Reasons given for dropping the phrase “zero tolerance” from the final Youth Synod document point to the growing perception that Church leaders seem more willing to tolerate sexual predation, as long as it doesn’t involve minors.
A draft version of the final document submitted Oct. 23 included the phrase “zero tolerance” for sex abuse, described as “crimes, sins and omissions.” Synod fathers responded with multiple proposed revisions, a number arguing against the “zero tolerance” language.
Prelates offered different arguments for dropping the wording, e.g., it has no clear meaning as far as application, meaning various things to various people; some argued sex abuse was primarily a Western phenomenon and not a major concern of African or Asian bishops.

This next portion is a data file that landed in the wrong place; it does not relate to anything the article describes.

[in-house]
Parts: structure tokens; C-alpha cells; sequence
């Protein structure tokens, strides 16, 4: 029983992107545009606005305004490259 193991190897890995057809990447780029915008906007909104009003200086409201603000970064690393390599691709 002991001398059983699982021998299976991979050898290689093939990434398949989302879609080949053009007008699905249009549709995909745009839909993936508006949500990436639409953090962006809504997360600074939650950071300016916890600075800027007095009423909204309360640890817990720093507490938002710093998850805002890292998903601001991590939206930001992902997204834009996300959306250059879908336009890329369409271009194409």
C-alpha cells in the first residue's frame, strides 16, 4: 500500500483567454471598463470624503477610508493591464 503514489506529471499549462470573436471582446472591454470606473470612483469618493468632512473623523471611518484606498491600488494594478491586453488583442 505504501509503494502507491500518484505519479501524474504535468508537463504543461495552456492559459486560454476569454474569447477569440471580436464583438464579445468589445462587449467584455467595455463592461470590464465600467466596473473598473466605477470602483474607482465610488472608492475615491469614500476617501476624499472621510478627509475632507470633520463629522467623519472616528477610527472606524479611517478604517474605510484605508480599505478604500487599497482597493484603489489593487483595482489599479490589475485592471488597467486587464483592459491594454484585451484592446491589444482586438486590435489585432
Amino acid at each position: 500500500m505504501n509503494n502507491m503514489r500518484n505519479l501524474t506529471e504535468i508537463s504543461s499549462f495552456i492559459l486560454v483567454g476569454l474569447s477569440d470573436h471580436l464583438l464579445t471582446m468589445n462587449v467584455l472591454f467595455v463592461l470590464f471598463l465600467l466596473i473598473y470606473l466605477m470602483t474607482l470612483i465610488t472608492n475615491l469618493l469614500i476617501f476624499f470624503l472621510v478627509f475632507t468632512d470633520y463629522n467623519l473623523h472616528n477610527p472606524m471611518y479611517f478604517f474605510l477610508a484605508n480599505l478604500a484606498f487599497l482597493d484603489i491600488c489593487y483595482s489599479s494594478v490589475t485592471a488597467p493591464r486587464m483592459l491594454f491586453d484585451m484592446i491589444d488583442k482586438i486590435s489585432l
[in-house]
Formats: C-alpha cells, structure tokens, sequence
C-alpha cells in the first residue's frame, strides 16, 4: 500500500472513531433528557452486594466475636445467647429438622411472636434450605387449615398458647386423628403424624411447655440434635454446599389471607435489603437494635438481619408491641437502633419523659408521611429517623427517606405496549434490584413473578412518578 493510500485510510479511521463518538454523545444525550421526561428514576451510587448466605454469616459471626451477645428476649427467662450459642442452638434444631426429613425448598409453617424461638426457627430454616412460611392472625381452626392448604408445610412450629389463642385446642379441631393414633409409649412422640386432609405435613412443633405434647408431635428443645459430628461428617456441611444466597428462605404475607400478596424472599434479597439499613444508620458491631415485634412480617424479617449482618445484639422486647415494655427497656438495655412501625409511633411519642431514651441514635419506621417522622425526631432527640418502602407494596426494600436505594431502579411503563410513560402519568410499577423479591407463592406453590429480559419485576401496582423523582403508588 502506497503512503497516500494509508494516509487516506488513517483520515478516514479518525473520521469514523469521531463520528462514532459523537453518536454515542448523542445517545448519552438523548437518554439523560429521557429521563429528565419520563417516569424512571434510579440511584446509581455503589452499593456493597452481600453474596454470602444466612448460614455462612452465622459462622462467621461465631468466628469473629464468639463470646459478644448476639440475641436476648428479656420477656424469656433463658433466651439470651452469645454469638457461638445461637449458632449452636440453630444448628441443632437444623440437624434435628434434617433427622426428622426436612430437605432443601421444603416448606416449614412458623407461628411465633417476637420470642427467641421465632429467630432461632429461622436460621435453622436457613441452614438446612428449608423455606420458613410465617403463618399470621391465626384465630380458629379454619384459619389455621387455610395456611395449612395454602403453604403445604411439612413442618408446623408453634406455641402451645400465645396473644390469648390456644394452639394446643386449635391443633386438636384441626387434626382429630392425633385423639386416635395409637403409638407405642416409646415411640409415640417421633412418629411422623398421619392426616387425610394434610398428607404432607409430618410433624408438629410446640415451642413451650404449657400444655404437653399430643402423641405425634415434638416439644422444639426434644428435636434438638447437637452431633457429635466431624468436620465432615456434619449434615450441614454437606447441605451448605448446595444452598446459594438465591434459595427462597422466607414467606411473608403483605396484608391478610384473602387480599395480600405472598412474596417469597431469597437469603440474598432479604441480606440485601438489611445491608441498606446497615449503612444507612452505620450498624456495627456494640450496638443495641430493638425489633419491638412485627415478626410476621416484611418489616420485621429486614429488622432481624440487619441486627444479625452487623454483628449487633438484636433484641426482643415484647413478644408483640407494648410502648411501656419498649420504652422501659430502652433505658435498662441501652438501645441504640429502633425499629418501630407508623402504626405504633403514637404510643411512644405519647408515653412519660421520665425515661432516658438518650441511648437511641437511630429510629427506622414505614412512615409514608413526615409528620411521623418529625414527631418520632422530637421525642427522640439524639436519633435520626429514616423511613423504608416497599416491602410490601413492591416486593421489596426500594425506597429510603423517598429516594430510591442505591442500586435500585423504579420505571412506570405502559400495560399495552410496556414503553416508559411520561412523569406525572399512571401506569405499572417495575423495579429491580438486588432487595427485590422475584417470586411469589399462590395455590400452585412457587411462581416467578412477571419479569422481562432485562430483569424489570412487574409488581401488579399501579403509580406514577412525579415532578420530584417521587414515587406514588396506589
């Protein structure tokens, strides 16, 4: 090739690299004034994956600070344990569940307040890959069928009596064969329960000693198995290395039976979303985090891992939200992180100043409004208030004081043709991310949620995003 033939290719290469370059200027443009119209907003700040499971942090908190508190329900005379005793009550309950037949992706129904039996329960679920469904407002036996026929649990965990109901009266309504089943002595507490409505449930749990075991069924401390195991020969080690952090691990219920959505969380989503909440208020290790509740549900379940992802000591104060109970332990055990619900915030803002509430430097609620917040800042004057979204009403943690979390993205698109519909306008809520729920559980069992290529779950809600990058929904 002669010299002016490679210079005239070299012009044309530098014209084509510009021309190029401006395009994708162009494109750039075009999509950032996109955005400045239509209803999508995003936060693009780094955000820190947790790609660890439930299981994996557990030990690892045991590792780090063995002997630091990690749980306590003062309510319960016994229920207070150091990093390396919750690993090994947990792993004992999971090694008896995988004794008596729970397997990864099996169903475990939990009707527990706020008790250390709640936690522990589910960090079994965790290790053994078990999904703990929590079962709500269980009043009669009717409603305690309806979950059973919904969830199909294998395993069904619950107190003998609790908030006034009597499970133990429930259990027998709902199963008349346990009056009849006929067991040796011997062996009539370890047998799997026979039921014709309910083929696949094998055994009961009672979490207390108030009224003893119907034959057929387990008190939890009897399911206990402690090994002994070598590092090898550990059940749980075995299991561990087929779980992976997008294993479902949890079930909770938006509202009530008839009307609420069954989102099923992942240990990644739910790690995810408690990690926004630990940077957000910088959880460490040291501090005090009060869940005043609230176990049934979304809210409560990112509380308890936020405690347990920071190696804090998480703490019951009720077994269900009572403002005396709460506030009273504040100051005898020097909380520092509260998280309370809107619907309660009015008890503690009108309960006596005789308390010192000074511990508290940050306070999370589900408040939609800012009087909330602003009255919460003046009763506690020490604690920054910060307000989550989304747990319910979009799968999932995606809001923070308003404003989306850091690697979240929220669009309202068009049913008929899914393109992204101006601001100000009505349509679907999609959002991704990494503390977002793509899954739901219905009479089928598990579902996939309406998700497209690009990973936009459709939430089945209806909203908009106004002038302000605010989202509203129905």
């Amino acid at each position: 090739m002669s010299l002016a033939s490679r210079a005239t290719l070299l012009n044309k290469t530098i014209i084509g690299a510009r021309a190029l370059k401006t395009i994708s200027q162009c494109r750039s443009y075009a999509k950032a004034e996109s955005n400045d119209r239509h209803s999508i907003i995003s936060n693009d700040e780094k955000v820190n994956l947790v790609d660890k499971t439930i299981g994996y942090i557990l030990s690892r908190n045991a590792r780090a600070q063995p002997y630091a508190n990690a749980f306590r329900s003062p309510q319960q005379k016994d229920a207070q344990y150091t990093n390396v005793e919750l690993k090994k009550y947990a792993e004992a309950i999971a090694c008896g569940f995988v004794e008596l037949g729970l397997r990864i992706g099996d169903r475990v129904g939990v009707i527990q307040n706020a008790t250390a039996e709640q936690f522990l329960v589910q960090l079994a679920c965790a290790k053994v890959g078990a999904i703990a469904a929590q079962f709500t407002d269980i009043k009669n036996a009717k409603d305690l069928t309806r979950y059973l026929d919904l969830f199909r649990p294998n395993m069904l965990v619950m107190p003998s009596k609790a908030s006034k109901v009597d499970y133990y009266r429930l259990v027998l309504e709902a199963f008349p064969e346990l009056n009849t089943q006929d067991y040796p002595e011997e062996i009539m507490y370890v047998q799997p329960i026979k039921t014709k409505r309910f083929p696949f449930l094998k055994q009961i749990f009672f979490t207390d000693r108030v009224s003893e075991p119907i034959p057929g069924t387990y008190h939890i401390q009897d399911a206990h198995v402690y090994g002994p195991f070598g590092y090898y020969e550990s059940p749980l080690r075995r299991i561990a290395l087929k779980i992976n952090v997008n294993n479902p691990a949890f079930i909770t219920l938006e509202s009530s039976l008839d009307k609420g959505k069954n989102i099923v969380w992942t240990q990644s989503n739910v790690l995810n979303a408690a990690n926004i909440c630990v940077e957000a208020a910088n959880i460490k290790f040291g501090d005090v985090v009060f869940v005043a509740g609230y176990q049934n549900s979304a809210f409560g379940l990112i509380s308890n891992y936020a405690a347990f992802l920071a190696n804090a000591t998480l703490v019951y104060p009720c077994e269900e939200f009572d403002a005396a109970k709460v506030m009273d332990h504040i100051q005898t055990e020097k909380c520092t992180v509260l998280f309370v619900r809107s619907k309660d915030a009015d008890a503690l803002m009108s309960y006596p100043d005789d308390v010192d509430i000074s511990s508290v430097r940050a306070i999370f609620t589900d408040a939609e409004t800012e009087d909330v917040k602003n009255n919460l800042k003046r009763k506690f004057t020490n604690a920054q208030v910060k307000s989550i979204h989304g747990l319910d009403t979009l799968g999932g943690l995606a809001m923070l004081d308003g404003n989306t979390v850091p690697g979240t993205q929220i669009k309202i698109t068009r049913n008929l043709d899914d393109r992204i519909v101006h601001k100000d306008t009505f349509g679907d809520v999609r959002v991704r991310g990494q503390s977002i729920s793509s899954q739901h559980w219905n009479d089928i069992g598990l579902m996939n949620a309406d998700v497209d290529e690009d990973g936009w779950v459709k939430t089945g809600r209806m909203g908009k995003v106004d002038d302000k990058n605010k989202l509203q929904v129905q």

But one cardinal on the drafting committee proffered a significant reason the language was dropped.
According to Mexico’s Cdl. Carlos Aguiar Retes, the phrase “zero tolerance” was removed because it applies to abuse of minors, while the Youth Synod focused on adults aged 18–30. Retes added that the synod document also included other types of abuse for which “zero tolerance” language would not apply.
Catholics have already noted with frustration that the bishops and Pope Francis himself are largely ignoring the current crisis in the Church, which involves homosexual predation of seminarians and other adults. Although the pope has convened a synod in February where bishops will gather to address the sex abuse crisis, the synod will not address abuse of adults. The Vatican has made clear it will focus on prevention of abuse of minors and “vulnerable adults” — but the phrase “vulnerable adults” is deceptive, as it does not include seminarians, priests or the average adult.
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